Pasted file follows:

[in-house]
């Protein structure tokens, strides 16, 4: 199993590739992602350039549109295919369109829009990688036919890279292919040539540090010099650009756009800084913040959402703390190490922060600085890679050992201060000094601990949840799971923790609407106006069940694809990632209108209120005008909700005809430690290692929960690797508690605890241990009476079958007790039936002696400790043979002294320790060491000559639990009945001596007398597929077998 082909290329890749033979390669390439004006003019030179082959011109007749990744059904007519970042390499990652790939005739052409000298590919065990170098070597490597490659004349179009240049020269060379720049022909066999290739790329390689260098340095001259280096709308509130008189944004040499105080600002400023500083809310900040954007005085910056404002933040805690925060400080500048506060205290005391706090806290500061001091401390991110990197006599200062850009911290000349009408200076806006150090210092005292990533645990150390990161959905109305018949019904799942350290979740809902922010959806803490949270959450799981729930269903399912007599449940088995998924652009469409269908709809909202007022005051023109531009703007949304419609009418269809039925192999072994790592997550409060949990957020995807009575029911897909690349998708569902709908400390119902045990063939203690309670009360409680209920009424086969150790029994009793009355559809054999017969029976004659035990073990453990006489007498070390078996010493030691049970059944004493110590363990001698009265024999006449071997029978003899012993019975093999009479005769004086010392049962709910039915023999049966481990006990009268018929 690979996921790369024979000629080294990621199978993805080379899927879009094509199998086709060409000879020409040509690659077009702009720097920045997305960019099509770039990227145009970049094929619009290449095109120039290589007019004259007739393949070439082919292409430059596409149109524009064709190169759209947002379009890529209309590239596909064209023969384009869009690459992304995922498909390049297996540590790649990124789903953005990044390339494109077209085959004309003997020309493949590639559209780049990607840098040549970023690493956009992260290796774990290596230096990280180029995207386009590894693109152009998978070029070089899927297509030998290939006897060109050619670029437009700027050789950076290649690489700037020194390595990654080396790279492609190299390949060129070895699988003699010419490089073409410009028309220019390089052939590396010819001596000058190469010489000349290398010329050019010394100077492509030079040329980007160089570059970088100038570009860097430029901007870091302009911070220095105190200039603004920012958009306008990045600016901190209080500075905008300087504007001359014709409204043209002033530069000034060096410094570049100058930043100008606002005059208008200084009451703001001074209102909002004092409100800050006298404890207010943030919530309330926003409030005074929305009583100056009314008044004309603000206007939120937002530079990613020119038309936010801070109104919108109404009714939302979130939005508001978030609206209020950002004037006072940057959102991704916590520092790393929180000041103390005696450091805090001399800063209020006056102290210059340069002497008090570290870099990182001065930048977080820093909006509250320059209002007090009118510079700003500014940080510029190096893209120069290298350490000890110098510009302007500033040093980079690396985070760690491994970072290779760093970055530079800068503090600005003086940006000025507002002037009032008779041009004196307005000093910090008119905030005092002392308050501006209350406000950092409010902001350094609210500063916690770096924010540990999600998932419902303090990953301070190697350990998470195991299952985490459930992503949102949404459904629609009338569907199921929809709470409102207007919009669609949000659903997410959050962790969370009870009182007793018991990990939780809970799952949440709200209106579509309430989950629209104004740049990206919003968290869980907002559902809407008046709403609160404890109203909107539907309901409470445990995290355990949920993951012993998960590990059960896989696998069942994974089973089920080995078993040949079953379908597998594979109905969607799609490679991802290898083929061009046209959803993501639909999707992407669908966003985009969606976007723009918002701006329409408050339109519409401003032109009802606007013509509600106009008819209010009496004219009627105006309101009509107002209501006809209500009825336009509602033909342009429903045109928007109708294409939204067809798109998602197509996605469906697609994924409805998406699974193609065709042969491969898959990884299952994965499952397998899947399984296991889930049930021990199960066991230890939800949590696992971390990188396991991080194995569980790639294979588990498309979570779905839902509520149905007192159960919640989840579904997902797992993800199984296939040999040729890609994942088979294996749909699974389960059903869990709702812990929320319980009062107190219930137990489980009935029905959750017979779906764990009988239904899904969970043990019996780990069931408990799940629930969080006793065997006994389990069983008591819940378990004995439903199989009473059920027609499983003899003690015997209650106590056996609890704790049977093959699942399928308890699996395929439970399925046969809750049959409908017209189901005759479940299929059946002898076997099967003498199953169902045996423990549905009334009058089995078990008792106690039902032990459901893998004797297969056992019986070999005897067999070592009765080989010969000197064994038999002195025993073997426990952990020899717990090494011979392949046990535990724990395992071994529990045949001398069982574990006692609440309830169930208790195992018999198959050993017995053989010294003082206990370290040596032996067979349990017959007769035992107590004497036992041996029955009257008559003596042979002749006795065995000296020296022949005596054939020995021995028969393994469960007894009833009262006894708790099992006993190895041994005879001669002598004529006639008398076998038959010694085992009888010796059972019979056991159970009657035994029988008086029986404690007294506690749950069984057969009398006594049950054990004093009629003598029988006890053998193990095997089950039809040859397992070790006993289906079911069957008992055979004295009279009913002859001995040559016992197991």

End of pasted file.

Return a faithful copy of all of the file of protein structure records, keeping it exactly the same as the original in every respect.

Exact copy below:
[in-house]
């Protein structure tokens, strides 16, 4: 199993590739992602350039549109295919369109829009990688036919890279292919040539540090010099650009756009800084913040959402703390190490922060600085890679050992201060000094601990949840799971923790609407106006069940694809990632209108209120005008909700005809430690290692929960690797508690605890241990009476079958007790039936002696400790043979002294320790060491000559639990009945001596007398597929077998 082909290329890749033979390669390439004006003019030179082959011109007749990744059904007519970042390499990652790939005739052409000298590919065990170098070597490597490659004349179009240049020269060379720049022909066999290739790329390689260098340095001259280096709308509130008189944004040499105080600002400023500083809310900040954007005085910056404002933040805690925060400080500048506060205290005391706090806290500061001091401390991110990197006599200062850009911290000349009408200076806006150090210092005292990533645990150390990161959905109305018949019904799942350290979740809902922010959806803490949270959450799981729930269903399912007599449940088995998924652009469409269908709809909202007022005051023109531009703007949304419609009418269809039925192999072994790592997550409060949990957020995807009575029911897909690349998708569902709908400390119902045990063939203690309670009360409680209920009424086969150790029994009793009355559809054999017969029976004659035990073990453990006489007498070390078996010493030691049970059944004493110590363990001698009265024999006449071997029978003899012993019975093999009479005769004086010392049962709910039915023999049966481990006990009268018929 690979996921790369024979000629080294990621199978993805080379899927879009094509199998086709060409000879020409040509690659077009702009720097920045997305960019099509770039990227145009970049094929619009290449095109120039290589007019004259007739393949070439082919292409430059596409149109524009064709190169759209947002379009890529209309590239596909064209023969384009869009690459992304995922498909390049297996540590790649990124789903953005990044390339494109077209085959004309003997020309493949590639559209780049990607840098040549970023690493956009992260290796774990290596230096990280180029995207386009590894693109152009998978070029070089899927297509030998290939006897060109050619670029437009700027050789950076290649690489700037020194390595990654080396790279492609190299390949060129070895699988003699010419490089073409410009028309220019390089052939590396010819001596000058190469010489000349290398010329050019010394100077492509030079040329980007160089570059970088100038570009860097430029901007870091302009911070220095105190200039603004920012958009306008990045600016901190209080500075905008300087504007001359014709409204043209002033530069000034060096410094570049100058930043100008606002005059208008200084009451703001001074209102909002004092409100800050006298404890207010943030919530309330926003409030005074929305009583100056009314008044004309603000206007939120937002530079990613020119038309936010801070109104919108109404009714939302979130939005508001978030609206209020950002004037006072940057959102991704916590520092790393929180000041103390005696450091805090001399800063209020006056102290210059340069002497008090570290870099990182001065930048977080820093909006509250320059209002007090009118510079700003500014940080510029190096893209120069290298350490000890110098510009302007500033040093980079690396985070760690491994970072290779760093970055530079800068503090600005003086940006000025507002002037009032008779041009004196307005000093910090008119905030005092002392308050501006209350406000950092409010902001350094609210500063916690770096924010540990999600998932419902303090990953301070190697350990998470195991299952985490459930992503949102949404459904629609009338569907199921929809709470409102207007919009669609949000659903997410959050962790969370009870009182007793018991990990939780809970799952949440709200209106579509309430989950629209104004740049990206919003968290869980907002559902809407008046709403609160404890109203909107539907309901409470445990995290355990949920993951012993998960590990059960896989696998069942994974089973089920080995078993040949079953379908597998594979109905969607799609490679991802290898083929061009046209959803993501639909999707992407669908966003985009969606976007723009918002701006329409408050339109519409401003032109009802606007013509509600106009008819209010009496004219009627105006309101009509107002209501006809209500009825336009509602033909342009429903045109928007109708294409939204067809798109998602197509996605469906697609994924409805998406699974193609065709042969491969898959990884299952994965499952397998899947399984296991889930049930021990199960066991230890939800949590696992971390990188396991991080194995569980790639294979588990498309979570779905839902509520149905007192159960919640989840579904997902797992993800199984296939040999040729890609994942088979294996749909699974389960059903869990709702812990929320319980009062107190219930137990489980009935029905959750017979779906764990009988239904899904969970043990019996780990069931408990799940629930969080006793065997006994389990069983008591819940378990004995439903199989009473059920027609499983003899003690015997209650106590056996609890704790049977093959699942399928308890699996395929439970399925046969809750049959409908017209189901005759479940299929059946002898076997099967003498199953169902045996423990549905009334009058089995078990008792106690039902032990459901893998004797297969056992019986070999005897067999070592009765080989010969000197064994038999002195025993073997426990952990020899717990090494011979392949046990535990724990395992071994529990045949001398069982574990006692609440309830169930208790195992018999198959050993017995053989010294003082206990370290040596032996067979349990017959007769035992107590004497036992041996029955009257008559003596042979002749006795065995000296020296022949005596054939020995021995028969393994469960007894009833009262006894708790099992006993190895041994005879001669002598004529006639008398076998038959010694085992009888010796059972019979056991159970009657035994029988008086029986404690007294506690749950069984057969009398006594049950054990004093009629003598029988006890053998193990095997089950039809040859397992070790006993289906079911069957008992055979004295009279009913002859001995040559016992197991």